By Ray Penner
Photographs by Bob Holtsman Photography
If you were a neighbour of Karen and Bruce Craven, you might have looked out your window one evening and seen them parked in their driveway, engaged in animated discussion. An hour later, you would have seen they were still there. Another hour goes by; still there. Knowing the Cravens, you could have correctly guessed what the discussion was about: business.
If you’re starting out, you need to find and talk to business people who have been where you’re going.
“We were making a tough decision about whether or not to carry on with one of our programs,” explains Bruce. The program was losing money, but he felt it was essential to their overall philosophy of holistic improvement of people’s lives through physiotherapy and exercise. Karen was concerned about the bottom line; you can’t keep running programs that are unprofitable. “At the end of the night, we decided to keep the program” says Bruce. “It was absolutely the right thing to do. It kept us true to our core values. Otherwise, we would not be where we are today.”
Partners in both marriage and business, Karen and Bruce have managed to achieve the critical balance between the practical and aspirational that keeps a business moving forward. That balance didn’t come easily. At the beginning, in 2004, it was Karen who decided to go out on her own as a physiotherapist, convinced that she could offer a unique consultation service that combined both physio and exercise.
During those early days, Bruce – who was fast becoming one of the country’s top sport physiotherapists and sport scientists – provided the safety net of a steady income. In 2009, the couple decided to dispense with the net and shape their future together as Craven SPORT services. It was a bold move. They had three children at home – 9-year-old twins (a boy and a girl) and an 11-year-old girl.
Despite their shared devotion to health and wellness and their joy in helping others, “Working together was awful at first,” admits Karen. If she could go back in time and give herself good advice, it would be to determine roles right from the start. “We didn’t do that. We needed to learn to trust the other person to do their job, and not to meddle.”
Defining roles meant that one of them had to take on the operational side of Craven SPORT services – which was virtually everything that both Karen and Bruce did not like about business. That role fell to Karen by default, according to Bruce. “If I had taken on those responsibilities, it would have been a disaster. I can’t focus on the day-to-day,” he says. Karen agrees, offering a more complete explanation.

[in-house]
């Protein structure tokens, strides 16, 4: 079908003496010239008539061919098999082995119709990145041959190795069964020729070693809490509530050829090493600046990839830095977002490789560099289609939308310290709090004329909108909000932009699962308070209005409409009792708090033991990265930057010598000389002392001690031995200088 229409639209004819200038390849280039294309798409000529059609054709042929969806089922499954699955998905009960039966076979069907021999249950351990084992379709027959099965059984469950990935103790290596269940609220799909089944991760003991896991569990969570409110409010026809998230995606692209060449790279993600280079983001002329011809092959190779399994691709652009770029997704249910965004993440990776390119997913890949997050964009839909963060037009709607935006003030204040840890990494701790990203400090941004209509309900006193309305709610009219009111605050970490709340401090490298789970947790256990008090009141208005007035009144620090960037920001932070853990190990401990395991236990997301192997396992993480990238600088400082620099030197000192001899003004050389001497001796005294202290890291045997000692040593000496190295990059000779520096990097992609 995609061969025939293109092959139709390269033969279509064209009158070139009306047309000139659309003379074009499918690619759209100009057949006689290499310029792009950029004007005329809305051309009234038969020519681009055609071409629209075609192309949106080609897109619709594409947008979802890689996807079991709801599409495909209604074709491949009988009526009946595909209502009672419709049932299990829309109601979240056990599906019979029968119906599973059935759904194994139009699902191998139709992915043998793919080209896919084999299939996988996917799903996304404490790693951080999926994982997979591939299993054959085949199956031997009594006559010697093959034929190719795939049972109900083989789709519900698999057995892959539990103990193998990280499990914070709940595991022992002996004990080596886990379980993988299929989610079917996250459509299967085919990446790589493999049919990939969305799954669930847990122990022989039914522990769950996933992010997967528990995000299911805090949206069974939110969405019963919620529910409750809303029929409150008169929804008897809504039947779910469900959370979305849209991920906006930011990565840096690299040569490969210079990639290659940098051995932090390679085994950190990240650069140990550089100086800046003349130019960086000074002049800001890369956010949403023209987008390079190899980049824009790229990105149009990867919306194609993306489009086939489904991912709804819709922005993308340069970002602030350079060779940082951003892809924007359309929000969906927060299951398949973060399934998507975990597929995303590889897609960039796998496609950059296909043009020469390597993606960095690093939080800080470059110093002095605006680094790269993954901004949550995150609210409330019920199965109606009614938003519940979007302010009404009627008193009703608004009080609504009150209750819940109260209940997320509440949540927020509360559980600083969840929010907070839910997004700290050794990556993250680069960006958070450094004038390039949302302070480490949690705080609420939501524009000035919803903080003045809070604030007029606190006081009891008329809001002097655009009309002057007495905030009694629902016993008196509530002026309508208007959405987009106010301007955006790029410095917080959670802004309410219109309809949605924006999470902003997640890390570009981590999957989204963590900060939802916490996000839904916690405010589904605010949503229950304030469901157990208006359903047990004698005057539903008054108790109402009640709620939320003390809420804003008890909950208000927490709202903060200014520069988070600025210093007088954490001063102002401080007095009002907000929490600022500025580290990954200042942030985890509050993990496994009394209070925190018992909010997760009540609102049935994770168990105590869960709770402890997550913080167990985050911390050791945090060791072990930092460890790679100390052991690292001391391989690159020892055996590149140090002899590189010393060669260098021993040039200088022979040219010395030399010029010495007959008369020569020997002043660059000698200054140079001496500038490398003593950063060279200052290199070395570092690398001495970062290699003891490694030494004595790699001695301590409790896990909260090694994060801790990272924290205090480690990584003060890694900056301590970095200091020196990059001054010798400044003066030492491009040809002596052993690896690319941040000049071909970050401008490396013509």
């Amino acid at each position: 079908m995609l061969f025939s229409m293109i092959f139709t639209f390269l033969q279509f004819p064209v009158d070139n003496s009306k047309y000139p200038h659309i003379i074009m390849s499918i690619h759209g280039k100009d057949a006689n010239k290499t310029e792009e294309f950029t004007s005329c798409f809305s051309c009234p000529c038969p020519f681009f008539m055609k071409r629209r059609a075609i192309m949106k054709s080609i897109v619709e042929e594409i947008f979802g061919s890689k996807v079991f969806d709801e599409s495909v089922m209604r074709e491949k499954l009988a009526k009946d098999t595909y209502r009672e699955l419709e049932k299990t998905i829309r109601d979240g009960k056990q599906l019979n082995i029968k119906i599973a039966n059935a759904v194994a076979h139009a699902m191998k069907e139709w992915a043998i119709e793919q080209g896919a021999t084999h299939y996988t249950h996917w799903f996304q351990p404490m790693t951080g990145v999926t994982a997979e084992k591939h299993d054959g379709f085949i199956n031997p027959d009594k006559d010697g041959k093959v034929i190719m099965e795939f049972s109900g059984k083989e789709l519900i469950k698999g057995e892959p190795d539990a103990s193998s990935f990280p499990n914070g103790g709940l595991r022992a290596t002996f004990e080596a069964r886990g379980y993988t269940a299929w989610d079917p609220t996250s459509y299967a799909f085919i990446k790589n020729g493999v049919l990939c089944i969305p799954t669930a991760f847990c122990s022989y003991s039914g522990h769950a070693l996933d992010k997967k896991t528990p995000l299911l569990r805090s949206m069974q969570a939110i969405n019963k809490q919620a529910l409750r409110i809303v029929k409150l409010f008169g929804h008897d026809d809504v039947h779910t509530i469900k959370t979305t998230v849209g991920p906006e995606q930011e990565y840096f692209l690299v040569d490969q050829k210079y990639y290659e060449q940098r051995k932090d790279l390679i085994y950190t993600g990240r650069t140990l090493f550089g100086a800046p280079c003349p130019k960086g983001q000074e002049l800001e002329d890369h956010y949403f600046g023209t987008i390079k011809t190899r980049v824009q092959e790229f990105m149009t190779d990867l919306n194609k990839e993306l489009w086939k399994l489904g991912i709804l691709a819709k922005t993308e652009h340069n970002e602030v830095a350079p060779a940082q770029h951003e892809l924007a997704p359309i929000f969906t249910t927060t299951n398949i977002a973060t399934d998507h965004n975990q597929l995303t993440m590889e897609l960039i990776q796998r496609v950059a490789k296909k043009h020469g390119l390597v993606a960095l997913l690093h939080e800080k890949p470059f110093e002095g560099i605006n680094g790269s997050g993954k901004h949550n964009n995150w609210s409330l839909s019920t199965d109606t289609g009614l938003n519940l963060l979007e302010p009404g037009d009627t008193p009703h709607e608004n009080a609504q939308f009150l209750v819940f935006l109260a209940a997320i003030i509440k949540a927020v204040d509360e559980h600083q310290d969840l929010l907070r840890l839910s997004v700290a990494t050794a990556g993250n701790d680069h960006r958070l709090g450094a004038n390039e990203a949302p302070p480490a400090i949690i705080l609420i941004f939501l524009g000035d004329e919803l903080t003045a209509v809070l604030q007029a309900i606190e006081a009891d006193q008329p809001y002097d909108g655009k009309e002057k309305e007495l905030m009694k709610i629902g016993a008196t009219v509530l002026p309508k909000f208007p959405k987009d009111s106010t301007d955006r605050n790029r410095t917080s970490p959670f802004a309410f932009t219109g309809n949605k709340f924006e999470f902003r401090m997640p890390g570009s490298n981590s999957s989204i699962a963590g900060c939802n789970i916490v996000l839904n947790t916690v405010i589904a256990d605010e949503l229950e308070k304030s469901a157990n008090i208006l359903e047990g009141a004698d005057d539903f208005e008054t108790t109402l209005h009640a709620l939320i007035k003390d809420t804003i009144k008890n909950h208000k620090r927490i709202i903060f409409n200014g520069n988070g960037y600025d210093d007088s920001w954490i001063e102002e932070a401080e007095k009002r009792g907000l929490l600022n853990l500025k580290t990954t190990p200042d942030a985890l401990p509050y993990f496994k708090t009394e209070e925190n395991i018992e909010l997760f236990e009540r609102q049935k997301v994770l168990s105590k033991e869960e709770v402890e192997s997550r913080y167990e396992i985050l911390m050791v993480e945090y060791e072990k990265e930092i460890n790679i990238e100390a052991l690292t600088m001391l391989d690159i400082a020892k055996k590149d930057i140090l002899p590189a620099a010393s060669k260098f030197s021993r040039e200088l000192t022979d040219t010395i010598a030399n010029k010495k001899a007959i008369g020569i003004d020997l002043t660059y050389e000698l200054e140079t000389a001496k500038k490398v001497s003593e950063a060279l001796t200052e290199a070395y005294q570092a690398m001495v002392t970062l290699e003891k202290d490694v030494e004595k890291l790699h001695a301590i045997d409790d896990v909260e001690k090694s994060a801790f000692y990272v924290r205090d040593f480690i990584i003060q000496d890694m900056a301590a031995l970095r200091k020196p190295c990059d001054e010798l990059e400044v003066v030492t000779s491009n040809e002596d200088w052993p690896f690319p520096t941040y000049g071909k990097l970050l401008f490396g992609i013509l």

Over the years, when we’ve run into problems, it’s because we haven’t paid attention to the things we’re not good at!
“If you’re going to run a business, you have to be totally honest,” she says. “It would have been a waste of Bruce’s talents if he did not dedicate himself fully to our clients. Top athletes call him ‘the movement whisperer’ because he’s capable of seeing things others simply do not see. I was the one who had to leave my comfort zone and become a business manager. It was a horrible feeling. I didn’t know what I was doing.” Karen, however, is not the kind of person who, when faced with a challenge, does nothing.
“If you’re starting out, you need to find and talk to business people who have been where you’re going,” she says. For her, that was the late Doug Gillespie, who owned Saskatoon Fastprint and had been in business for more than 25 years. “Doug taught me a lot,” says Karen. She augmented the mentorship by taking courses on the essentials, like cash flow management, labour laws, financial statements, marketing, and business planning. She also started attending international conferences, where she could confide in her counterparts in other cities.
Karen learned the importance of hiring and engaging the right people to fill the gaps. “My first hire was a bookkeeper, who saved a ton of stress.” The Cravens also sought advice from legal and accounting firms that understood small business. Most importantly, they followed that advice. Their most recent consultant is an HR professional who helped Karen produce, after 10 years in business, a complete human resources manual, which has now solved many persistent concerns. As Karen points out, “Over the years, when we’ve run into problems, it’s because we haven’t paid attention to the things we’re not good at!”
There are some things about business, though, that you can learn only with time. “If you’re starting a business, you should expect to put in five years of really, really hard work. After that, it starts to get better, and you can work more on the business than in the business,” says Karen. During that period you develop a more balanced perspective as well, where the ups and downs of the business become expected and less traumatic. “But you’ll still have sleepless nights,” Karen laughs, adding that just after going through a major expansion, Craven SPORT services forged ahead again with a new, expanded training facility – something she eventually agreed was necessary, but nevertheless hard to justify financially.
All of the above is behind the scenes. Walk into Craven SPORT services, and you see enthusiastic staff greeting clients who range from Olympic hopefuls to seniors who just want to keep gardening. The energy and optimism is palatable. It’s what makes those driveway talks worthwhile for Karen and Bruce. After 10 years of aligning vision with the hard principles of sound management, Craven SPORT services is now hitting its stride.
First published in the March 2019 edition of The Business Advisor.